Late Friday, Governor Lamont vetoed House Bill 5001, which I had highlighted in an earlier post as being passed during the waning hours of the legislative session.

That bill would have rescinded a particular labor regulation and required the Department of Labor to promulgate a new regulation in its place.

In vetoing the measure,

(Post has been updated to note a legislative development.)

Running a restaurant is hard. It’s long hours, short tempers and fickle customers.

But add in those wage & hour laws? What a headache.

And there are lawyers out there who know it. In fact, there are some that rest their business model on

Trying to follow both state and federal wage and hour laws isn’t that hard.

But it isn’t that easy either.

Let’s say you’re a restaurant with a waitstaff.  Like most restaurants nowadays, your customers pay by credit card and you, the employer, have to pay the credit card company a percentage on each sale.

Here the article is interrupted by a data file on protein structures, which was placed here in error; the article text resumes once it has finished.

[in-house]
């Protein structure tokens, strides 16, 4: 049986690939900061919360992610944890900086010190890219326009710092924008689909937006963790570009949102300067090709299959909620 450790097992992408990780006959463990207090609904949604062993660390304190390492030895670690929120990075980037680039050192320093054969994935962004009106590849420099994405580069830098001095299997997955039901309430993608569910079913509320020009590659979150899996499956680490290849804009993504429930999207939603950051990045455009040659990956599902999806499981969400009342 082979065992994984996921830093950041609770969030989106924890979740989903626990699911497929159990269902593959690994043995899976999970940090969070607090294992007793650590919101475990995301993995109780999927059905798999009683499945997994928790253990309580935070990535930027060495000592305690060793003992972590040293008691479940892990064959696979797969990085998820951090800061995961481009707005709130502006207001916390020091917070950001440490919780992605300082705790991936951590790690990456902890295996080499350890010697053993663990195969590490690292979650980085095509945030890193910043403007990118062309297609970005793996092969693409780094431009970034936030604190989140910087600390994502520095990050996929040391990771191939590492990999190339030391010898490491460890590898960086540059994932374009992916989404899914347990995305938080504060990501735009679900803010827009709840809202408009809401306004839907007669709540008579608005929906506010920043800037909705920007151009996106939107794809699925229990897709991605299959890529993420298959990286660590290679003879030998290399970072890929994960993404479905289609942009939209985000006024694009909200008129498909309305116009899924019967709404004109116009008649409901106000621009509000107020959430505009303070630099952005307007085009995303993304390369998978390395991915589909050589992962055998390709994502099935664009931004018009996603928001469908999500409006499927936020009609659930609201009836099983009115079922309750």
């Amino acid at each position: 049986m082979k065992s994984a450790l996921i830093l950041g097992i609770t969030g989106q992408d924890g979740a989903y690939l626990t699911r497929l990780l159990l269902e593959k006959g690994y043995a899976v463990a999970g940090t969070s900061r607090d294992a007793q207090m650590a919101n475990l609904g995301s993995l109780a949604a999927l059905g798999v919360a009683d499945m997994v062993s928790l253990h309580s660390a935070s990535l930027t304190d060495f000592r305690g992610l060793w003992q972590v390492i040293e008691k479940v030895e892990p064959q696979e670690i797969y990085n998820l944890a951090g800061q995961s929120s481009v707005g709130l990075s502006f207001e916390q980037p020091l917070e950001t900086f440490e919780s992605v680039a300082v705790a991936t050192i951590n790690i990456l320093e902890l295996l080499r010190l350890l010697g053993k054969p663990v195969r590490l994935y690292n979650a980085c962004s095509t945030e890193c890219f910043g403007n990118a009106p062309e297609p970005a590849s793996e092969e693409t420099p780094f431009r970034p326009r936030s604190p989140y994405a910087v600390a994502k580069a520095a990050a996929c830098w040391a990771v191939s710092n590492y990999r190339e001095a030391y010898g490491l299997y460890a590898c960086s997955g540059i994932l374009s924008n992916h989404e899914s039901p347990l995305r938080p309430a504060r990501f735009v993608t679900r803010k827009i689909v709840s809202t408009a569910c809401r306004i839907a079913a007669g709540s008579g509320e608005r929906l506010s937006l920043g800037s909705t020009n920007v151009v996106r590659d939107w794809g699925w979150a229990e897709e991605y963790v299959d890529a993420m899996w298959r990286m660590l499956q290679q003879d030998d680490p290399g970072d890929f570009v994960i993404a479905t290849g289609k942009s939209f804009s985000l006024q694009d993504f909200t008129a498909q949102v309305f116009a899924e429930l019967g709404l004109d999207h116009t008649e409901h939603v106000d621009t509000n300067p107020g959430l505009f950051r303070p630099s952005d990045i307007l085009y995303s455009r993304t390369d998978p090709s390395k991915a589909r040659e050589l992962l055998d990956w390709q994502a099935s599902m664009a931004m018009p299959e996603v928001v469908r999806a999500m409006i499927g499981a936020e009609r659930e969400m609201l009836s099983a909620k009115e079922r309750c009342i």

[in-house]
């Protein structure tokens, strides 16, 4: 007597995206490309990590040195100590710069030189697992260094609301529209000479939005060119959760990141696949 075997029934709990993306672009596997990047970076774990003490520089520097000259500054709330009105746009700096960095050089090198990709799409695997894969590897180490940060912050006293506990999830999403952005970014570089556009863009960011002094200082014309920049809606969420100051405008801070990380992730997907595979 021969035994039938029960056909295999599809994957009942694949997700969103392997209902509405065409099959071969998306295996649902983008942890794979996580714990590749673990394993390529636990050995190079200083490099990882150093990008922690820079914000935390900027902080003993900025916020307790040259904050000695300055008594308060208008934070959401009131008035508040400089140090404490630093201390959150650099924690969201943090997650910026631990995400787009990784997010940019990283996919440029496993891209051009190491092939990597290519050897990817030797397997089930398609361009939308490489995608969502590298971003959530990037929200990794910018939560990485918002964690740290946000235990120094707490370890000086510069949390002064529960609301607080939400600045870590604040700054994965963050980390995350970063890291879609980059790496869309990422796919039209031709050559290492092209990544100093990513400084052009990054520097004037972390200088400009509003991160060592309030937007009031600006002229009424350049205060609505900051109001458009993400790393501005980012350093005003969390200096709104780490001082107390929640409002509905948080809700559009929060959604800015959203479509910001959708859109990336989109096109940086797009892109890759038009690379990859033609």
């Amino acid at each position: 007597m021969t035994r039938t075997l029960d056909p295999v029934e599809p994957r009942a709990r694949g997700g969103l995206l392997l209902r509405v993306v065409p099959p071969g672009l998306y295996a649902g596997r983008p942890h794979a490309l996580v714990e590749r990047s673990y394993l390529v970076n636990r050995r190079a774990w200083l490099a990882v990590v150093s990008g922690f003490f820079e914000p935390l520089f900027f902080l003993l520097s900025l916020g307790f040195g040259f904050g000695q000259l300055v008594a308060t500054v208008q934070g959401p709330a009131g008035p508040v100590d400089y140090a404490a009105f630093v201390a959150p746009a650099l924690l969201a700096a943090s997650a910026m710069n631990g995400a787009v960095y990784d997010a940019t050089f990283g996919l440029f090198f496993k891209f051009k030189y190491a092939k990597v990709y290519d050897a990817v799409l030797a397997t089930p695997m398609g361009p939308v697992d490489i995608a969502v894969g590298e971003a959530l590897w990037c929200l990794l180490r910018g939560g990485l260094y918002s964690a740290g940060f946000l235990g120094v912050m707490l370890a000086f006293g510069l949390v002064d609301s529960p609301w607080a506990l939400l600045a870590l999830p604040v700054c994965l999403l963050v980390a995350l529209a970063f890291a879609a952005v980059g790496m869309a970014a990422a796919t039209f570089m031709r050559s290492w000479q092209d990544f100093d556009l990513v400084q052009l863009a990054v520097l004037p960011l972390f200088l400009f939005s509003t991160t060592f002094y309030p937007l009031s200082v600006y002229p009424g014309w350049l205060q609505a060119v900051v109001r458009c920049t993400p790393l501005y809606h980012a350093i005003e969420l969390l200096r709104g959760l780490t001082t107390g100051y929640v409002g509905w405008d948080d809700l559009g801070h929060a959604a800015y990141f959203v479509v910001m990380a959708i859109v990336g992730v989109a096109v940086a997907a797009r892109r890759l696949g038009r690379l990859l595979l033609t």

You

I’ve previously touched on a number of bills that were passed in the short legislative session that ended earlier this month but I thought I would recap the session briefly in one post.

Of course, the CBIA already did most of the work so I won’t repeat the good work and recommend the post to

The Connecticut Supreme Court, in a decision released today, ruled today that an order denying class certification is not an appealable final judgment.  The case, Palmer v. Friendly Ice Cream Corporation, gives employers and other defendants in class actions, an important arrow in their quiver of defending against class action cases. 

In Palmer, thirty-seven waiters or waitresses employed by